Case Report

By Dr. Abhishek Shah , Dr. Laxman Prabhu
Corresponding Author Dr. Abhishek Shah
KMC Mangalore Manipal University, Dept of General Surgery, - India 575001
Submitting Author Dr. Abhishek Shah
Other Authors Dr. Laxman Prabhu
KMC Mangalore Manipal University, Dept of General Surgery division of Urology, - India 575001


Patent urachus, Valvular anus, ASD, Low Lying Umbilicus and Ammonical Dermatitis

Shah A, Prabhu L. An Interesting Case Of Atrial Septal Defect, Patent Urachus And Valvular Anus Presenting In Adulthood. WebmedCentral UROLOGY 2011;2(1):WMC001502
doi: 10.9754/journal.wmc.2011.001502
Submitted on: 23 Jan 2011 03:23:21 PM GMT
Published on: 24 Jan 2011 08:25:01 PM GMT


Patent urachus presenting in adulthood is extremely rare. Majority of these would have sought medical attention in their infancy or early childhood. This report describes a female patient with weeping umbilicusbrought by a social worker.There were additional anomalies,namely: anorectal malformation (ARM) and atrial septal defect (ASD). This is a rarity of a trinity of genitourinary, anorectal and cardiac anomalies.


The urachus is a fibrous cord located in the extraperitoneal tissues of the anterior abdominal wall. Whenit fails to get obliterated, four distinct types of anomalies arise. In the order of frequency, they are 1) patent urachus (50%), 2) urachal cyst (30%), 3) umbilical urachal sinus (15%), and 4)vesicourachaldiverticulum (3% -5%) (1, 2).ARM occurs more frequently in boys than girls. The sex ratio varies from 55% to 70% in favor of boys(3, 4). The cardiac anomaly is associated most commonly with anorectal malformation but not with patent urachus. But, combination these three congenital anomaliesare extremely rare.

Case Report(s)

The patient was a middle aged female brought to us by a social worker with history of long standing weeping umbilicus. She waswell preserved with a normal mental status. There was no fecal incontinence. She complained of chest pain occasionally. The most conspicuous point in the historywas absence of repeated episodes of urinary tract infection in the past.She had normal menstrual cycles and had not conceived after 15 yrs of marriage.
Examination showed aleaking opening in the lower lip of a low placed umbilicus. There was periumbilical ammonical dermatitis.
Genital examination showed the urethral, vaginal and anal openings were within the vestibule.
2D ECHOof heart showed atrial septal defect measuring 39 mmin diameter with right to left shunt.Ultrasound of the abdomen revealed a small uterus and a small sized right kidney.
Urinalysis showed 5-7 WBC/HPF. Hemoglobin was 10Gms/dl. Blood Urea was 40mg/dl and Serum creatinine was 1.3mg/dl. No organism was grown in urine cultured.
A short channel connecting the domeof the bladder with an external opening close to the umbilicus was noted at Cystoscopy. Ureteral orifices were orthotopic.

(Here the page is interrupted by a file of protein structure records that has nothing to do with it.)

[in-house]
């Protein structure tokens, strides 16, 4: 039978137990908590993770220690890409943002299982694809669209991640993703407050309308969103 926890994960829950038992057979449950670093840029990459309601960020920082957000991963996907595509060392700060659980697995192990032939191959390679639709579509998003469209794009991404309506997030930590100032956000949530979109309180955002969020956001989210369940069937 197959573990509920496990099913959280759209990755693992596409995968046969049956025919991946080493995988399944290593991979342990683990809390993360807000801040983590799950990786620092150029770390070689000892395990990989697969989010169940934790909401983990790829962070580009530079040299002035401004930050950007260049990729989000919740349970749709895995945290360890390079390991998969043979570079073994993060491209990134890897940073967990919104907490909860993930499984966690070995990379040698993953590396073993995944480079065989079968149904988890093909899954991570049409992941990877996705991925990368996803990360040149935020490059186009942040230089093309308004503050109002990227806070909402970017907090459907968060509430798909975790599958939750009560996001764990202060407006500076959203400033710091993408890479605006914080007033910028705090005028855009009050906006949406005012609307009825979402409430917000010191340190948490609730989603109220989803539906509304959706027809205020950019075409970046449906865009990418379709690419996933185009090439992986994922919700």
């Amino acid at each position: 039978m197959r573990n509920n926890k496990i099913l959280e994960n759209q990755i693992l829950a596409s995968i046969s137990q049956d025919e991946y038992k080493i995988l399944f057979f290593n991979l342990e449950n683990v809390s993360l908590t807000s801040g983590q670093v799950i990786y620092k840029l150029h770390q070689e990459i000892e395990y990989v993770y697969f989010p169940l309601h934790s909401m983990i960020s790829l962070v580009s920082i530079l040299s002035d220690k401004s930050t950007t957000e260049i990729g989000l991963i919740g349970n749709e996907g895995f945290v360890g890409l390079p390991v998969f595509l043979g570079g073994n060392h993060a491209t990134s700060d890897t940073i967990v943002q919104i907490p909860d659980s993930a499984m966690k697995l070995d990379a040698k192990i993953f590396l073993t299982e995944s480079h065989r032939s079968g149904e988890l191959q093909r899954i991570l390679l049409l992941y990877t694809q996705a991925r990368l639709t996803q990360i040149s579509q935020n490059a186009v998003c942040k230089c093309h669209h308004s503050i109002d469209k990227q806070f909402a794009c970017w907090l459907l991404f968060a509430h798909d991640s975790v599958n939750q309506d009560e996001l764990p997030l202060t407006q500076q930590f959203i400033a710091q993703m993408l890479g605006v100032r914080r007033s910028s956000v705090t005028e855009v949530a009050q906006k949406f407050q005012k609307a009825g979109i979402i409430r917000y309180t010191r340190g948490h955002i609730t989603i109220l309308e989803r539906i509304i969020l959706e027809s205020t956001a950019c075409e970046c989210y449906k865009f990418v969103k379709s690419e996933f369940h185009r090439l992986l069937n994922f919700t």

This tubular connection was then excised intoto with a cuff of bladder and the defect in bladder was repaired. The wound healed well and she could void well without incontinence or discomfort. Histopathology confirmed that the excised tract was urachus. No intervention was done for ARM and ASD as she was not willing for the same.


A valvular anus as in this case results because the anus lies within the vestibule as a result off very little development of perineum. In this anomaly, the anal orifice is usually small but not stenotic and is surrounded by wet vestibular epithelium.
This patient had a low translevator ARM in which all the 3 openings were within the vestibule i.e.urethral, vaginal and the anus.Patent urachus is explained by non-descent of the bladder or, more commonly, failure of the epithelial-lined urachal canal to obliterate (5). Bladder obstruction during fetal development has been blamed for the urachus remaining patent.It is seen that urachal patency is often absent in severely obstructed bladders in utero as in a case of posterior urethral valves. So the obliteration of the urachus may be independent from the level of bladder distention (6, 7). In our case the bladder was well within the pelvis with a normal outlet and orthotopic ureteric orifices. Therefore re-tubularization, rather than primary patency, might be the cause for urinary drainage from the umbilicus(8, 9).
Delayed presentation and absence of repeated urinary tract infections despite the fact that the urethra, vagina and anus being within the vestibule facilitating colonization by bacteria are unique features in this report. Combination of cardiac, urinary and anorectal anomalies makes it extremely rare.


1. Walsh PC, Retik AB, Vaughan ED, et al (eds): Campbell's Urology, s8th ed. Philadelphia: W.B. Saunders, 2002. (s)
2. Diehl K. A rare case of urachal calculus.British journal of urology 1991; 67: 327-8. (s)
3. Tong MC (1981) Anorectal anomalies: a review of 49 cases. Ann Acad Med Singapore 10:479–484
4. Otte JB (1983) Imperforate anus.Various Belgian epidemiologic data.ActaChirBelg 82:158–162
5.Gearhart, 2002. Gearhart JP: Exstrophy, epispadias, and other bladder anomalies.   In: Walsh PC, et al ed. Campbell's Urology,  8th ed.. Philadelphia: WB Saunders; 2002:2136-2196.
6. Schreck and Campbell, 1972. Schreck WR, Campbell 3rd WA: The relation of bladder outlet obstruction to urinary umbilical fistula.  J Urol  1972; 108:641.
7. Mesrobian et al., 1997. Mesrobian HG, Zacharias A, Balcom AH, Cohen RD: Ten years of experi-ence with isolated urachal anomalies in children.  J Urol  1997; 158:1316-1318.
8. Schubert et al., 1983. Schubert GE, Pavkovic MB, Bethke-Bedurftig BA: Tubular urachal remnants in adult bladders.  J Urol  1983; 127:40-42.
9. Berman et al., 1988. Berman SM, Tolia BM, Laor E, et al: Urachal remnants in adults.  Urology  1988; 31:17-21.

Source(s) of Funding

Hospital and Patient

Competing Interests



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